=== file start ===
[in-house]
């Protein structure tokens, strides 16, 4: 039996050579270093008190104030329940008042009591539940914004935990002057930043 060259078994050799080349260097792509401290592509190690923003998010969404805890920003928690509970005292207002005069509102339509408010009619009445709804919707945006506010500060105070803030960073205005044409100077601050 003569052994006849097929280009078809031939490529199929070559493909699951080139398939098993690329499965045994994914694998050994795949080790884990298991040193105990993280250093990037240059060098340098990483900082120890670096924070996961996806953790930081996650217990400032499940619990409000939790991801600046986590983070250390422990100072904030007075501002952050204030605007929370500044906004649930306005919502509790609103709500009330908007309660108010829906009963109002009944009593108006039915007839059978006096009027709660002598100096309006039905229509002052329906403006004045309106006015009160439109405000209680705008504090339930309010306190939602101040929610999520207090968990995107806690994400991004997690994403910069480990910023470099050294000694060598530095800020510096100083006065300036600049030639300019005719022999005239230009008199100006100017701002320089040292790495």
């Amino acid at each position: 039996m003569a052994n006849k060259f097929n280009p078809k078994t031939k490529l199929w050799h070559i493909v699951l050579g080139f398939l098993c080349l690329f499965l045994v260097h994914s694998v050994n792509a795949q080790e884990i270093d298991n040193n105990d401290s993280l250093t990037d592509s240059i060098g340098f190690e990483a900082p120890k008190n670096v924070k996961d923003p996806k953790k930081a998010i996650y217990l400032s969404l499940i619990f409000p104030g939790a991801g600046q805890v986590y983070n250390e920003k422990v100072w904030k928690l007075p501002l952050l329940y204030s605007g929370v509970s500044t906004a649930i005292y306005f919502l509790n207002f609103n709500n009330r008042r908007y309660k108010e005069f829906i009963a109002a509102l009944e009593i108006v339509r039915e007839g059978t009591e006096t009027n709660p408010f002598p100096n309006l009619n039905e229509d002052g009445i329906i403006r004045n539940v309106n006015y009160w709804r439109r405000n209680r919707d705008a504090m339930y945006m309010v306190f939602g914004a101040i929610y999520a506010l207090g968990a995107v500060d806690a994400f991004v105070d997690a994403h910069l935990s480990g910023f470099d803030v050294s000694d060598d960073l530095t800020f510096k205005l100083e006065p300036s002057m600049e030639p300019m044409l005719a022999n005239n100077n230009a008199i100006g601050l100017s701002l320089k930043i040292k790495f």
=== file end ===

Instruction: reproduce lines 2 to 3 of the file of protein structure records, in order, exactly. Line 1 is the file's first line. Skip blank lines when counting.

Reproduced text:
């Protein structure tokens, strides 16, 4: 039996050579270093008190104030329940008042009591539940914004935990002057930043 060259078994050799080349260097792509401290592509190690923003998010969404805890920003928690509970005292207002005069509102339509408010009619009445709804919707945006506010500060105070803030960073205005044409100077601050 003569052994006849097929280009078809031939490529199929070559493909699951080139398939098993690329499965045994994914694998050994795949080790884990298991040193105990993280250093990037240059060098340098990483900082120890670096924070996961996806953790930081996650217990400032499940619990409000939790991801600046986590983070250390422990100072904030007075501002952050204030605007929370500044906004649930306005919502509790609103709500009330908007309660108010829906009963109002009944009593108006039915007839059978006096009027709660002598100096309006039905229509002052329906403006004045309106006015009160439109405000209680705008504090339930309010306190939602101040929610999520207090968990995107806690994400991004997690994403910069480990910023470099050294000694060598530095800020510096100083006065300036600049030639300019005719022999005239230009008199100006100017701002320089040292790495």
């Amino acid at each position: 039996m003569a052994n006849k060259f097929n280009p078809k078994t031939k490529l199929w050799h070559i493909v699951l050579g080139f398939l098993c080349l690329f499965l045994v260097h994914s694998v050994n792509a795949q080790e884990i270093d298991n040193n105990d401290s993280l250093t990037d592509s240059i060098g340098f190690e990483a900082p120890k008190n670096v924070k996961d923003p996806k953790k930081a998010i996650y217990l400032s969404l499940i619990f409000p104030g939790a991801g600046q805890v986590y983070n250390e920003k422990v100072w904030k928690l007075p501002l952050l329940y204030s605007g929370v509970s500044t906004a649930i005292y306005f919502l509790n207002f609103n709500n009330r008042r908007y309660k108010e005069f829906i009963a109002a509102l009944e009593i108006v339509r039915e007839g059978t009591e006096t009027n709660p408010f002598p100096n309006l009619n039905e229509d002052g009445i329906i403006r004045n539940v309106n006015y009160w709804r439109r405000n209680r919707d705008a504090m339930y945006m309010v306190f939602g914004a101040i929610y999520a506010l207090g968990a995107v500060d806690a994400f991004v105070d997690a994403h910069l935990s480990g910023f470099d803030v050294s000694d060598d960073l530095t800020f510096k205005l100083e006065p300036s002057m600049e030639p300019m044409l005719a022999n005239n100077n230009a008199i100006g601050l100017s701002l320089k930043i040292k790495f």